Over the past two years, Volkswagen’s central Group IT division, led by CIO Martin Hofmann, has been expanding staff numbers, investment and digital projects across the group’s business processes, and working more closely with brands like Audi, Porsche and Skoda. In the first of a multi-part article special on Group IT, automotiveIT International explains the evolving shape of the organization.
Volkswagen Group IT has opened or expanded global IT and software centers, with growing significance across the company’s IT research and operations. Check out a map of their key locations and functions.
Volkswagen Group’s landmark project with Amazon Web Services will help to connect all its global factories, and eventually the supply chain as well. At the core of the project is a drive to establish a standard software stack that will transform the way production IT is developed and implemented across Volkswagen locations.
Martin Hofmann, chief information office of the Volkswagen Group (pictured, right), explains to automotiveIT International how the carmaker is transforming its IT system backbone and legacy infrastructure across purchasing, production, supply chain and engineering – and how Volkswagen is now able to attract top software talent.
The BMW IT Technology Innovation and Research Center in the US is both a research lab and closely aligned to the carmaker’s production in Spartanburg, South Carolina. Bennie Vorster, who leads special projects there, talks to automotiveIT International about industrializing new tech, and making sure AI assists workers.
Brecht and Brecht: Daimler’s CIO and the chairman of the group’s works council discuss digitalization
For the first time ever, Daimler CIO Jan Brecht and his namesake Michael Brecht, chairman of the company’s general works council and deputy supervisory board chairman, are sitting down together to speak with automotiveIT about the consequences of the digital transformation at the Stuttgart-based automaker. Whether the issue is employees’ “digital readiness,” complexity management or new platform-supported business models, Daimler is making its way through rough terrain.
Ultima Media’s new business intelligence team forecasts global vehicle sales by powertrain over the next decade, with analysis of the trends reshaping the automotive industry and its technology landscape.
Digitalization is a core part of the corporate strategy at Trumpf and IT plays a big role in the plans. Thilo Press, CIO of the German maker of machine tools since 2015, recently talked to automotiveIT about the digitalization of products and processes, the potential of artificial intelligence and the need for IT to be a fully integrated part of the company’s business. Following are edited excerpts from the interview:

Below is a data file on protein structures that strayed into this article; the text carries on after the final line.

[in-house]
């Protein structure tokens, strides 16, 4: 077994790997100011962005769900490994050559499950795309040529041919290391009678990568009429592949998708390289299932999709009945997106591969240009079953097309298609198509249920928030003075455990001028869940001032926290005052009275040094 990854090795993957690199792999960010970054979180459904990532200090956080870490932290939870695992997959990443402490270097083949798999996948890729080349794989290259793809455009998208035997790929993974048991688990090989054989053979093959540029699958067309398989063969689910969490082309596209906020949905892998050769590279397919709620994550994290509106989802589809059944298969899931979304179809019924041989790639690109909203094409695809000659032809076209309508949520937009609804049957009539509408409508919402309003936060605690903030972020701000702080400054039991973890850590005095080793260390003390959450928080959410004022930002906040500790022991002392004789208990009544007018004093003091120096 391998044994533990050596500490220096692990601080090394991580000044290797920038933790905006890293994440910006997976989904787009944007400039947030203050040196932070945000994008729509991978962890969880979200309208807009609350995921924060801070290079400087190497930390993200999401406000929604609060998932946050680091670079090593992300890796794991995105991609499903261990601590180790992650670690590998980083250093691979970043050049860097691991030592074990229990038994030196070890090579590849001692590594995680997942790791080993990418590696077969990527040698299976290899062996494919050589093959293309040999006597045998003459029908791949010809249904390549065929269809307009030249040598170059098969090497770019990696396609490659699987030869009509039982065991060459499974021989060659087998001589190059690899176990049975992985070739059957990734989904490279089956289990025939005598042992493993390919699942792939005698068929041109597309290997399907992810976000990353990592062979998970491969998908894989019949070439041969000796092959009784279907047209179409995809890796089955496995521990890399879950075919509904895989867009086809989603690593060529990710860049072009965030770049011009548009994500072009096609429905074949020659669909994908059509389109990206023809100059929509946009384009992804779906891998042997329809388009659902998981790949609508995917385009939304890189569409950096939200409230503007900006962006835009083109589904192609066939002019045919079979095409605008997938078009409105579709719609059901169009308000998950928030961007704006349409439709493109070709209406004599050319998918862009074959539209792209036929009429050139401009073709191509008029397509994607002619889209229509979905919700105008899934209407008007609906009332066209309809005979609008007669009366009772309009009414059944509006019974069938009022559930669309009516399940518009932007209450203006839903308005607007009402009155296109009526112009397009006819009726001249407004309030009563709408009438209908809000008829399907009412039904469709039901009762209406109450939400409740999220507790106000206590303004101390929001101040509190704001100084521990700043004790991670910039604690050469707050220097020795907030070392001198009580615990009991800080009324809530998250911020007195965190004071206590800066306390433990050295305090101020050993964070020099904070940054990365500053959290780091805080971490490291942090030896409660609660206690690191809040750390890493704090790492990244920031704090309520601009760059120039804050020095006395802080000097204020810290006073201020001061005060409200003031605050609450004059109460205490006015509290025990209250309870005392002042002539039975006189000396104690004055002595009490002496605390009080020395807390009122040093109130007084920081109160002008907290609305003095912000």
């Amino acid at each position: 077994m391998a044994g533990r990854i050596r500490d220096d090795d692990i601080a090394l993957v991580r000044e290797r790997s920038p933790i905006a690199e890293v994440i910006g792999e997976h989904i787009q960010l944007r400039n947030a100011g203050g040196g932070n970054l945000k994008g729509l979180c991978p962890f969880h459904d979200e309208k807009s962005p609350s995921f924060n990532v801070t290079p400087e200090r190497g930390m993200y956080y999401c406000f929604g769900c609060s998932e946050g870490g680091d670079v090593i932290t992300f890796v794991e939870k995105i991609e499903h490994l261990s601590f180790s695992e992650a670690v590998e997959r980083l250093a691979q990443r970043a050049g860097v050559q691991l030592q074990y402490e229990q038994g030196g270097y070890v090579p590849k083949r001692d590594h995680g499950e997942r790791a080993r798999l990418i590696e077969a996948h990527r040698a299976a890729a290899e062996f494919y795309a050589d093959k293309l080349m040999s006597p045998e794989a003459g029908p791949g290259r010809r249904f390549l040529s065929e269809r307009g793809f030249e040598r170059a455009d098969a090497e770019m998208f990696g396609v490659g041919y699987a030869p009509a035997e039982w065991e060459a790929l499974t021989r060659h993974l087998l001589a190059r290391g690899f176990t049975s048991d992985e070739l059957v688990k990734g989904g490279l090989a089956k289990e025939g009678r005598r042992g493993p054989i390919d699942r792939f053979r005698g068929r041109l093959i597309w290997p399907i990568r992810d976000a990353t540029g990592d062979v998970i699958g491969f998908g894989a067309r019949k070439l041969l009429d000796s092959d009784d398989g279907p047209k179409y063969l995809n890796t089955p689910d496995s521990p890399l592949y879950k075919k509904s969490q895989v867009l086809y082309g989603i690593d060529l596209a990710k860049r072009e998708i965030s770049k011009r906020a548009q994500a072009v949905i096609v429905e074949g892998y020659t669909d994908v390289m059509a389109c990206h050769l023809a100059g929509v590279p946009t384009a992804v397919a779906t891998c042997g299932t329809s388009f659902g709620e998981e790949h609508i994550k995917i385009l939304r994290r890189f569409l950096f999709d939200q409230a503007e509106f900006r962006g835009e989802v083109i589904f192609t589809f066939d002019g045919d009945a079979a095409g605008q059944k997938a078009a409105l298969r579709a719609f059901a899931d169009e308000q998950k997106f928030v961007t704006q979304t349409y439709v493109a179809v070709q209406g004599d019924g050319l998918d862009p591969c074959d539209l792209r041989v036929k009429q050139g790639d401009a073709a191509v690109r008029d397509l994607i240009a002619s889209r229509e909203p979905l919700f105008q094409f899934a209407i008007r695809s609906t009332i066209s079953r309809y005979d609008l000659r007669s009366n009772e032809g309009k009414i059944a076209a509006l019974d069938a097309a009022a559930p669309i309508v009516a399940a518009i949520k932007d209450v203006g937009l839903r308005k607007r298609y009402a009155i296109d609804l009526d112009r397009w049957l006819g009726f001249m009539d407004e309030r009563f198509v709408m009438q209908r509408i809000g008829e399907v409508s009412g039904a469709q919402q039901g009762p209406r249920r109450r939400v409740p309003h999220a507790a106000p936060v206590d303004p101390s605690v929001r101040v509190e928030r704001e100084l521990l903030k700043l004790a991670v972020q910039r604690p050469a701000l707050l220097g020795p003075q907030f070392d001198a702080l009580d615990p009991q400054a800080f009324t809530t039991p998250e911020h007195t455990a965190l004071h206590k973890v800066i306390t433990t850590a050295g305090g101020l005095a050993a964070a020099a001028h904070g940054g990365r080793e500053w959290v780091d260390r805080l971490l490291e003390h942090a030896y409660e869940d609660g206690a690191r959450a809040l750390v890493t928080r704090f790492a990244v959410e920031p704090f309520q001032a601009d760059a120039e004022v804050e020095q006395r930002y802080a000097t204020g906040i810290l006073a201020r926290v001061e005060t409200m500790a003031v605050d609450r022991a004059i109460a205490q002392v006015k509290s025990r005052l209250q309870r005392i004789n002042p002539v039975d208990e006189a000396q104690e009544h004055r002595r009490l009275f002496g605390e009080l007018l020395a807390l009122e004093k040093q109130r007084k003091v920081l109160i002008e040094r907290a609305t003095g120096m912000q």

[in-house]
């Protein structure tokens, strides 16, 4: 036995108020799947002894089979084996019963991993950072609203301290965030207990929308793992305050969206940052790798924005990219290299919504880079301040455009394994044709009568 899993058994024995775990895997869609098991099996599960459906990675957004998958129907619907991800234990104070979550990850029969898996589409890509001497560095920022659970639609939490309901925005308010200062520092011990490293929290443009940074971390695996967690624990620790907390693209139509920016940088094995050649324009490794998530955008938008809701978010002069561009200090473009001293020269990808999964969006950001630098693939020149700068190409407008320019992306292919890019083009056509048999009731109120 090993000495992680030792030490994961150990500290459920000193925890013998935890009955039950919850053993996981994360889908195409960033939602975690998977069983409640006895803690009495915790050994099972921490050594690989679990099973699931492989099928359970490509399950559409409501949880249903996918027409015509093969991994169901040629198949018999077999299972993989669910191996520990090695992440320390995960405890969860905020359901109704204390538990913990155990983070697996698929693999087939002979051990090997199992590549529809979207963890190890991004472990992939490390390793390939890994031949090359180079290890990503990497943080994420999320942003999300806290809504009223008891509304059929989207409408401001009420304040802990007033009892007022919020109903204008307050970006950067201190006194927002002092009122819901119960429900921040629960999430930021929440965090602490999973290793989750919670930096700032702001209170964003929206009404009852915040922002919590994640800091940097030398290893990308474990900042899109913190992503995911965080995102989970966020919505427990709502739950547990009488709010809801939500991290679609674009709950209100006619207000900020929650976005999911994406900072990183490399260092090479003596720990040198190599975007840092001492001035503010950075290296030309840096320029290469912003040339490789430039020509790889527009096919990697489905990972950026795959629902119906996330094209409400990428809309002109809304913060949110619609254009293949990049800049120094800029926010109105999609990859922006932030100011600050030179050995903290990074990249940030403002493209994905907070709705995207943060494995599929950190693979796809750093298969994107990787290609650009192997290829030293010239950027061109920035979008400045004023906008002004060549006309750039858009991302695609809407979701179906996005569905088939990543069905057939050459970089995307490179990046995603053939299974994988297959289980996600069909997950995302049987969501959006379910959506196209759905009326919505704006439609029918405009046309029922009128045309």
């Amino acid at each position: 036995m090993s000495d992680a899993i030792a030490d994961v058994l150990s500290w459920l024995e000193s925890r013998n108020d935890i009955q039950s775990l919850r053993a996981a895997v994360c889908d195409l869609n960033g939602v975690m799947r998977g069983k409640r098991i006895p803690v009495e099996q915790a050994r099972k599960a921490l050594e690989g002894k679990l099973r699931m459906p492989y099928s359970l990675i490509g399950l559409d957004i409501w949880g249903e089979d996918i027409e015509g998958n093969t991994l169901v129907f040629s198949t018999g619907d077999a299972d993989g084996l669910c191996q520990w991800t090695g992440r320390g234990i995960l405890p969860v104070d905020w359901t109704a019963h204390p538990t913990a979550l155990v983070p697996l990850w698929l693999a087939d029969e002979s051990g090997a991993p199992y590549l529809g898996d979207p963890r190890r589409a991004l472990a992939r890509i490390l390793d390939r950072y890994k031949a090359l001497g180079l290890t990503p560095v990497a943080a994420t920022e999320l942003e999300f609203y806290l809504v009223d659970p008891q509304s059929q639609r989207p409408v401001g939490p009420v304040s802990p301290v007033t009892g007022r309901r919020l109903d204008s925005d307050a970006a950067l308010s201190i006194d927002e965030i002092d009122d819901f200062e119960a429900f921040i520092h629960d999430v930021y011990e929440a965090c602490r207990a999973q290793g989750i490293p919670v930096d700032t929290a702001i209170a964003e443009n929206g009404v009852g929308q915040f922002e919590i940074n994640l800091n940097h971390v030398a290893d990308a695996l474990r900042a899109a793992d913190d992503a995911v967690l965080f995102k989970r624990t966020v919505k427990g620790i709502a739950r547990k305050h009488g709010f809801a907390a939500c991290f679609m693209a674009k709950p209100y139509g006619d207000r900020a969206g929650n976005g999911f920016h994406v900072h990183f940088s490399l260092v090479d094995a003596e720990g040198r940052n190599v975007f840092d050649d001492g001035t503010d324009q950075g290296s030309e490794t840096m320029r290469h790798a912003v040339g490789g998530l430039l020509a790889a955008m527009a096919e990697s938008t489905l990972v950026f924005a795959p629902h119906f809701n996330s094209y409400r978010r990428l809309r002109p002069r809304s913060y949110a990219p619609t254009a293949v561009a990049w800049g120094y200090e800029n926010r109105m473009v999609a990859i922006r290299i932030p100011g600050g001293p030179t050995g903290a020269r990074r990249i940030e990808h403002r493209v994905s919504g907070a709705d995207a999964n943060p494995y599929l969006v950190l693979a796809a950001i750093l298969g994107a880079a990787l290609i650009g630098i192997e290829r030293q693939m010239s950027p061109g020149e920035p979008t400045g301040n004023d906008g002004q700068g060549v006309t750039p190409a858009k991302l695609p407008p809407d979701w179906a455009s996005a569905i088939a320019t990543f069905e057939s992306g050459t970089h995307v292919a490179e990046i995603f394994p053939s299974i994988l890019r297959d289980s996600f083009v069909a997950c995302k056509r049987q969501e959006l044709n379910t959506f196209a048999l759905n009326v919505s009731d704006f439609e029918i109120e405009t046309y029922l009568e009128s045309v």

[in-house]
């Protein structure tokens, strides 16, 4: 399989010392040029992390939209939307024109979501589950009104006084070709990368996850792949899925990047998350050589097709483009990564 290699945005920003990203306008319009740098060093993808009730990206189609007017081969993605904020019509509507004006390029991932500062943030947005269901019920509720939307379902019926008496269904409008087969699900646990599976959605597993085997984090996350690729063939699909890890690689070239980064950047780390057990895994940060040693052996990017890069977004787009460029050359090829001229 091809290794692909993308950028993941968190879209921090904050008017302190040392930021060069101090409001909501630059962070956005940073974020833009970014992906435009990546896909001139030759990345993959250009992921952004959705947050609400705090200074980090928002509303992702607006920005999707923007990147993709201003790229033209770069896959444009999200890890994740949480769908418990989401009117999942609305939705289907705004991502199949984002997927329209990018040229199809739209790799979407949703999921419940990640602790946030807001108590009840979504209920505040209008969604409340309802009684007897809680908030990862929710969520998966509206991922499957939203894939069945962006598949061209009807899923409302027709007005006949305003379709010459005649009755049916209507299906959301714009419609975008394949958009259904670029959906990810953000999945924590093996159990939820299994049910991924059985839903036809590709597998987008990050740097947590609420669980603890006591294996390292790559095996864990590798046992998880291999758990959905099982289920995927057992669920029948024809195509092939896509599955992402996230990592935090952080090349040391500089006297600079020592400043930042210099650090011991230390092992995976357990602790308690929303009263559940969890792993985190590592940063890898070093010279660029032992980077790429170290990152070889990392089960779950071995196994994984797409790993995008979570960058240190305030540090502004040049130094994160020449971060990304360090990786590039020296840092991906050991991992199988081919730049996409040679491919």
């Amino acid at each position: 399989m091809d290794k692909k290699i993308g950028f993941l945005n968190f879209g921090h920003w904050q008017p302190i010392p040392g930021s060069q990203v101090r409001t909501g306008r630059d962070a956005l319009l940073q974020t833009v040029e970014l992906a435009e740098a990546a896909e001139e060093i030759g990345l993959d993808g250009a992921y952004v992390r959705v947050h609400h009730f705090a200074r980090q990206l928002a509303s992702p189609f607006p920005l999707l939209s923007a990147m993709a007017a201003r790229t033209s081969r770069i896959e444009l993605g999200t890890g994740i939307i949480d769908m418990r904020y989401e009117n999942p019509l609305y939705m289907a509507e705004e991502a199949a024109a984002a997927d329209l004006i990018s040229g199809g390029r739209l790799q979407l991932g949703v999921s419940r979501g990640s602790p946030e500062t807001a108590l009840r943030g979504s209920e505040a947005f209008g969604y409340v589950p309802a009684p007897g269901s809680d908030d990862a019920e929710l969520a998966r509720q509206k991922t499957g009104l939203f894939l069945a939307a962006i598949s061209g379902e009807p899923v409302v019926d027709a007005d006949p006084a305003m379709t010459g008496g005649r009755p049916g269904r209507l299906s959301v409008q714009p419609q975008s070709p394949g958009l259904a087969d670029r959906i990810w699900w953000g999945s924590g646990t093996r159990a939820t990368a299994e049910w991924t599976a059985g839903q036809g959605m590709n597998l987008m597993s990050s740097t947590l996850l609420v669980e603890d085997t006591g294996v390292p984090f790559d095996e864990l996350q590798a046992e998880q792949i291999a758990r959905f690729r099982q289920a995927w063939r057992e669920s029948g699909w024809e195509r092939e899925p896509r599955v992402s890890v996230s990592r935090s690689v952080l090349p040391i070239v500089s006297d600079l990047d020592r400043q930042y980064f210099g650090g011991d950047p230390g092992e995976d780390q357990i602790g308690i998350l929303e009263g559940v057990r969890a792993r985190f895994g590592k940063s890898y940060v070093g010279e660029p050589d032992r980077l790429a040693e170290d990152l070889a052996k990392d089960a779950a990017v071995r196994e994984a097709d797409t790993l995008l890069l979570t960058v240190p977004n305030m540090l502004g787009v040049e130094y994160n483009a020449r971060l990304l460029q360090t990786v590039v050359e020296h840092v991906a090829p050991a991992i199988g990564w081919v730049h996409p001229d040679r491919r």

BMW is getting ready to build 100 prototypes of its iNext electric vehicle as the premium car maker develops and tests production processes for the important new model.
Schaeffler plans to work with business software group SAP to further develop its IT systems and step up digital transformation to improve efficiency.
As part of an ongoing effort to increase software development and programing expertise, Volkswagen Group is now looking for applicants to the second round of its software development training course, Faculty 73, held at the company’s corporate headquarters in Wolfsburg, Germany.
Magna has opened a new electronics manufacturing plant in Michigan that will increase production of advanced driver assistance systems (ADAS), especially in cameras and components to support vision-based driving systems.
Data from connected cars offer ample opportunity to develop new business models. But, to be successful, the auto industry needs to make sure the data sent from and received by tomorrow’s vehicles are safe and secure.
Seat has a long history of making affordable and reliable cars. Now the Spanish brand, part of the Volkswagen Group, is getting ready to build electric cars. Seat CEO Luca de Meo recently spoke to Automotive Manufacturing Solutions, a sister publication of automotiveIT International. Following are excerpts from the interview
The UK automotive industry has already spent at least £330m ($401m) on contingency plans to cover the country’s departure from the EU, according to the Society of Motor Manufacturers and Traders (SMMT).
Until now, attacks on manufacturing IT systems tended to be hit or miss. Sometimes they succeeded, but mostly they did not. That won’t be the case for long. Many of these facilities are poorly equipped to fend off cyberattacks.
US companies will face persistent shortages of experienced data specialists as well as data engineers and data architects as digitalization becomes the new normal across the industry.
Whether in manufacturing operations or in the vehicles themselves, edge computing is conquering the IT infrastructure at every car company. Providers have taken note – and are already battling it out for air superiority.
Magna will open a joint venture factory in China with BAIC to assembly electric vehicles and expand its contract vehicle engineering and manufacturing services in the world’s largest electric vehicle market.
As part of a new and expanded brand IT function under Sebastian Grams, Seat is combining a number of digital initiatives in Barcelona, including new digital processes and mobility concepts.